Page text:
Gilcrease Museum, October 25-November 8
This story was featured in the October 2015 issue of Southwest Art magazine. Get the Southwest Art October 2015 print issue or digital download now–then subscribe to Southwest Art and never miss another story
The Gilcrease Museum’s sixth annual Collectors’ Reserve art exhibition and sale serves two important purposes. Collectors have the opportunity to view and purchase fine works of art created by more than 100 artists from coast to coast, including Joshua Tobey, Sherrie McGraw, Matt Smith, Kathy Anderson, and Dean Mitchell. And at the same time, the 66-year-old Tulsa, OK, museum raises money for its acquisition fund.
For this year’s show, which opens on Sunday, October 25, more than 200 works are expected in a broad range of styles, subject matter, and media, including works in oil, watercolor, pastel, colored pencil, bronze, stone, wood, and more. “A broad range of representational work is what the museum’s founder, Thomas Gilcrease, collected,” explains the museum’s director of art sales, Linda Galbraith.
For many years, the museum presented an annual fall show called American Art in Miniature—which focused on artworks with western imagery—until collectors asked for a broader range of works and subject matter, such as paintings of Mexico and European scenes, similar to the range of work Gilcrease himself collected. Collectors’ Reserve debuted in 2010 offering a more diverse selection. One third of the show’s paintings are considered miniatures (9 by 12 inches or smaller), and the rest are considered small works (up to 16 by 20 inches).
Oklahoma artist Kenny McKenna presents three landscapes of Arizona and California. Having lived in both Arizona and New Mexico, McKenna has been painting the Southwest—an area that’s close to his heart—for many years. “I’ve been part of [the Gilcrease shows] since 1995, and it really feels like home to me,” he says.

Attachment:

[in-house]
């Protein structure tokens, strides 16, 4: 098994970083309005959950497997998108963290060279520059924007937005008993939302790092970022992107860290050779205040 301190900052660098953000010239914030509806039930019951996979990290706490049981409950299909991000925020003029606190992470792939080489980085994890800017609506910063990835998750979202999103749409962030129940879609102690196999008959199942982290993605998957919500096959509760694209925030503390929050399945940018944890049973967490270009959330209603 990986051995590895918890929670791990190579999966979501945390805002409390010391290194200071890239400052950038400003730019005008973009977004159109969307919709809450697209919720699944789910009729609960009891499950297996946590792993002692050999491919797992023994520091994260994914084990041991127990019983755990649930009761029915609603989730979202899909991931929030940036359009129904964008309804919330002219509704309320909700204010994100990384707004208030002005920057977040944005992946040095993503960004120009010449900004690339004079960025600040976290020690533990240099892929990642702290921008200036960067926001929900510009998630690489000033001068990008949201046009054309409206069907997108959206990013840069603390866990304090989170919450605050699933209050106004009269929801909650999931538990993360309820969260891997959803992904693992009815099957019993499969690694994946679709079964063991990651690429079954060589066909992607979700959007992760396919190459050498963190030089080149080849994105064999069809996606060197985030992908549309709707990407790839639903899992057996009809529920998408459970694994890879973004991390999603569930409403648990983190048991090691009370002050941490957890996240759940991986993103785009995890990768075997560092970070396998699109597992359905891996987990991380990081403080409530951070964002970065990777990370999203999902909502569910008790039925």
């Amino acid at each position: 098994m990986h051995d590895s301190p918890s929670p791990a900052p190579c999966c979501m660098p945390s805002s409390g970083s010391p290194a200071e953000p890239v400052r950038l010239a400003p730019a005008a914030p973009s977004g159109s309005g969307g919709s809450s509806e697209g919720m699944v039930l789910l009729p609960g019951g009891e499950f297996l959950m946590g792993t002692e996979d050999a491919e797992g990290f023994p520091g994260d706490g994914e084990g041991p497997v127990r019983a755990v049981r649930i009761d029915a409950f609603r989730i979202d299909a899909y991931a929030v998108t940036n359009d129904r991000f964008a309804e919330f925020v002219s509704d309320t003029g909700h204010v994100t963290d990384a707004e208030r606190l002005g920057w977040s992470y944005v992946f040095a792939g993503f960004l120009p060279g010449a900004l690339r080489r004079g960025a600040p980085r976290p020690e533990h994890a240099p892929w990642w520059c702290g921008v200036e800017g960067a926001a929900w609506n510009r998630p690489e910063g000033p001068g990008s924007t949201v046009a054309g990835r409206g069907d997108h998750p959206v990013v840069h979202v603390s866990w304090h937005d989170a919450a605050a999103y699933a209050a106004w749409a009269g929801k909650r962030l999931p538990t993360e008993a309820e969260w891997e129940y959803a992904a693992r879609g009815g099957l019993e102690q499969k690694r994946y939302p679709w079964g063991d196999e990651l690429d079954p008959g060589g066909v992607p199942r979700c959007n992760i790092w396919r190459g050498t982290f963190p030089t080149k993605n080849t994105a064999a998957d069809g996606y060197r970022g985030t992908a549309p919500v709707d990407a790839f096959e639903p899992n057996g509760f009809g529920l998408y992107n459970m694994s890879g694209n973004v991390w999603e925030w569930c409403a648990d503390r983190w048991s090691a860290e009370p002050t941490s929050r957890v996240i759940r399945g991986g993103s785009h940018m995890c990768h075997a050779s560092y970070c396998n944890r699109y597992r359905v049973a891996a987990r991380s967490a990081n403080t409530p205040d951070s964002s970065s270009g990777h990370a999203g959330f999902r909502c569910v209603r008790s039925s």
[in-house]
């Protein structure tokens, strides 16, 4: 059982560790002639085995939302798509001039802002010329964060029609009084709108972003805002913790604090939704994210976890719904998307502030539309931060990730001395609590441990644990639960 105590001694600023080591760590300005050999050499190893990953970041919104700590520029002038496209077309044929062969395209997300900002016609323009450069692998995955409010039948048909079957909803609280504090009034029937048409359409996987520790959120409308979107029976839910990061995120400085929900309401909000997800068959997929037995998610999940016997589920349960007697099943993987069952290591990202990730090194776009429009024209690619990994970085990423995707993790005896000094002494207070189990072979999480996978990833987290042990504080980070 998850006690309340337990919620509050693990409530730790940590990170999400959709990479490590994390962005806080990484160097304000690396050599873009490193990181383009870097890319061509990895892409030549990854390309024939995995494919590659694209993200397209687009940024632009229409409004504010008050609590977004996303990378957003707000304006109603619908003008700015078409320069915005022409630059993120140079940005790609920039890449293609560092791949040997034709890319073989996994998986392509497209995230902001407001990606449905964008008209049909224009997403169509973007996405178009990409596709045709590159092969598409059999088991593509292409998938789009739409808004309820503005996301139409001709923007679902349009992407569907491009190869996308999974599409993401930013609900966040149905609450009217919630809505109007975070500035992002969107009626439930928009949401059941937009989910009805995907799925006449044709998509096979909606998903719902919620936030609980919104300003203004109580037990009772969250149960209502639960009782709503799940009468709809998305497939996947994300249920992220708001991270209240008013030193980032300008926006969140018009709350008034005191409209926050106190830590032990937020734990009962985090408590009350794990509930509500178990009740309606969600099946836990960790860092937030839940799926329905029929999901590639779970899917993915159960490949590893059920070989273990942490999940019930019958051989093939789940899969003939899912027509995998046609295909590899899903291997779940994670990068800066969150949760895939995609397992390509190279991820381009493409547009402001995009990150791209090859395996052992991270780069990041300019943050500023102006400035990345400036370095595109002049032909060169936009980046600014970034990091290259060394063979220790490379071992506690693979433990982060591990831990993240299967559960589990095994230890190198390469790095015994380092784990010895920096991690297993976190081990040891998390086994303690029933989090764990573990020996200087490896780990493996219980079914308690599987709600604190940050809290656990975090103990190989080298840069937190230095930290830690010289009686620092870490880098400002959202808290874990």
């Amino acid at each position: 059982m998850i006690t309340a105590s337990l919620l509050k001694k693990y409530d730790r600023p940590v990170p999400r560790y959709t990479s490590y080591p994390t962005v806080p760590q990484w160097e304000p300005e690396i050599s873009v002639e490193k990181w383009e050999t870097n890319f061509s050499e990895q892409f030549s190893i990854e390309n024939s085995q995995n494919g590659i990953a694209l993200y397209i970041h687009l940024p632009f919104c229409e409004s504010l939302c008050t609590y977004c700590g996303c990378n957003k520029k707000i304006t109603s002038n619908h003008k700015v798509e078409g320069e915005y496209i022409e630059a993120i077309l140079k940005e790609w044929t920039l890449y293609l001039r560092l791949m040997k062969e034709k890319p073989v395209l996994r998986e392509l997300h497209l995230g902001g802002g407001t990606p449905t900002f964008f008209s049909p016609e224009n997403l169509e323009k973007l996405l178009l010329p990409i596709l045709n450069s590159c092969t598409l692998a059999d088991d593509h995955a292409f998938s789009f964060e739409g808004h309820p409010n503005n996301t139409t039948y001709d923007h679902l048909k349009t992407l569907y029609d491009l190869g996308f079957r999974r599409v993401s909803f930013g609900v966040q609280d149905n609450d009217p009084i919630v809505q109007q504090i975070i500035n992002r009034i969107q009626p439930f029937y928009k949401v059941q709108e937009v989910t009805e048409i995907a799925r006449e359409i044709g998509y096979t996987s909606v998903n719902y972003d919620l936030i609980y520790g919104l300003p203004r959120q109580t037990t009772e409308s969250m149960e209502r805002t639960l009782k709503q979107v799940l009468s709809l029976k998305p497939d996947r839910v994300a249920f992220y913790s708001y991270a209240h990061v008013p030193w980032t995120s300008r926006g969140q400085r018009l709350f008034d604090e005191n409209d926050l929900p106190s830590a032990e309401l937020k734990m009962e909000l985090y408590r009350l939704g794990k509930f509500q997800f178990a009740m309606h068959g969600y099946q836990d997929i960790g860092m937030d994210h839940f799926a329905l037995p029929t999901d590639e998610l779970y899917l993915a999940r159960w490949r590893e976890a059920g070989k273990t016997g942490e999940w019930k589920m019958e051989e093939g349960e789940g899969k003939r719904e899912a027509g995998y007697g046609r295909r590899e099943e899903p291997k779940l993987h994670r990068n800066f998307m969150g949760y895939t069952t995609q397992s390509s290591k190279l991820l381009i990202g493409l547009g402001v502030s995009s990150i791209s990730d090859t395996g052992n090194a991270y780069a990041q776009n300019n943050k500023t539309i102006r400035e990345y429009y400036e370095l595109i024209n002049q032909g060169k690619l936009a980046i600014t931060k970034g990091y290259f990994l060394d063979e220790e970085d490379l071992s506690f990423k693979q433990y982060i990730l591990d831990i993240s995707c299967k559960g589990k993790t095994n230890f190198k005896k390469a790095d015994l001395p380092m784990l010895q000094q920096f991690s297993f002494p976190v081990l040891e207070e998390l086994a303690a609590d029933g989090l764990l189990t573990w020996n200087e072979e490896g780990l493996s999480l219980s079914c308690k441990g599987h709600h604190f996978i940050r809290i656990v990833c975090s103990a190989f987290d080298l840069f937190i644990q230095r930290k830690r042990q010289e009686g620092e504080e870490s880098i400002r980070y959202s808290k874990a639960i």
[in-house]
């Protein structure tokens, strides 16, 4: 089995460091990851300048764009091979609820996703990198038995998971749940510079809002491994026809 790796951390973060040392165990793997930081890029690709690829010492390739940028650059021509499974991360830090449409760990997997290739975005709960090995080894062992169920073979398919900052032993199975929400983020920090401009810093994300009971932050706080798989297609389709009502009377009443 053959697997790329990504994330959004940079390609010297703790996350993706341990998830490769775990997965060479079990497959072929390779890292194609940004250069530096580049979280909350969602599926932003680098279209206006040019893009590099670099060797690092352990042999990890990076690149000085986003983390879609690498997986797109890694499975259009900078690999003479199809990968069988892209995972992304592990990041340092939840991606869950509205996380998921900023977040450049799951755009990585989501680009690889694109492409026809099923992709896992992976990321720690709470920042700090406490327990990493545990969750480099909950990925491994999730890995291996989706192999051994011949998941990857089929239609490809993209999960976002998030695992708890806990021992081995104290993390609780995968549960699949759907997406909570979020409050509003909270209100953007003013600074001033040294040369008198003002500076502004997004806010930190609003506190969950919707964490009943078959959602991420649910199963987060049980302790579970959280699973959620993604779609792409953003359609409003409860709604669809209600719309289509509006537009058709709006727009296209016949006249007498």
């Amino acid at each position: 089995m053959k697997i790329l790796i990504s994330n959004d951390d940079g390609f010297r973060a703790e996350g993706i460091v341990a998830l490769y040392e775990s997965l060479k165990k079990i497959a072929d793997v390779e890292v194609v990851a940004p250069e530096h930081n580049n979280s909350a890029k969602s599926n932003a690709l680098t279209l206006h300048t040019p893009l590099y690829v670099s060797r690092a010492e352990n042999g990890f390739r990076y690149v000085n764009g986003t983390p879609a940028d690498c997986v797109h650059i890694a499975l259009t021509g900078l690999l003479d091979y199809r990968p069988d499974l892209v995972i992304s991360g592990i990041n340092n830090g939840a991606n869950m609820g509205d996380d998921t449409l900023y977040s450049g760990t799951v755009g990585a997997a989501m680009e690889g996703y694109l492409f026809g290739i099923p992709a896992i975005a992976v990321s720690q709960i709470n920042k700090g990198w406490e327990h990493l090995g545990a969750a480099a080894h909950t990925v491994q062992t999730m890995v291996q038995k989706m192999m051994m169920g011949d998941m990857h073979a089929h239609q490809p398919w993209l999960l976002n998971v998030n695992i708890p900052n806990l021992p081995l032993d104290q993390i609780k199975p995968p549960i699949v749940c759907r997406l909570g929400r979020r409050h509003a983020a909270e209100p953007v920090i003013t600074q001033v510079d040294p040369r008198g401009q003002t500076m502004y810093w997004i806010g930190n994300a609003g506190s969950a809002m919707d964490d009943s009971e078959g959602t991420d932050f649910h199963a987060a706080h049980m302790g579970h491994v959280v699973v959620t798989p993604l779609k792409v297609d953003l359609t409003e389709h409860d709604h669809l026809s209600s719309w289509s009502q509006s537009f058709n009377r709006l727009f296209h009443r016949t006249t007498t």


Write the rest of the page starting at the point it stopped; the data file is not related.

Connecticut painter Claudia Seymour is looking forward to her first experience at the show. “I’m so glad they found me,” says the still-life artist. “It’s a real thrill for me to display my work in front of a new audience.” Seymour likes to combine old items, such as things her grandmother owned, with fresh flowers and produce in her paintings.
Collectors have a chance to buy their favorite works during the hors d’oeuvre and cocktail reception beginning at 6 p.m. on Thursday, November 5, which is attended by 20 to 25 of the participating artists. While light jazz plays in the background, a volunteer staff of well-informed art marshals can answer questions about select artists and their works. Anyone not able to attend the fixed-price drawing at 7 p.m. can register as an absentee buyer or purchase works not sold that evening on the museum’s website though November 16. Five awards are given out during the evening, including one for Best of Show.
Two artists’ demonstrations precede the sale, with Oklahoma landscape and still-life painter Kelli Folsom scheduled on Sunday, November 1, from 1 to 3 p.m. and William J. Kalwick Jr. demonstrating the technique of portraiture from 11 a.m. to 1 p.m. on Wednesday, November 4. —Emily Van Cleve
Featured in the October 2015 issue of Southwest Art magazine–click below to purchase:
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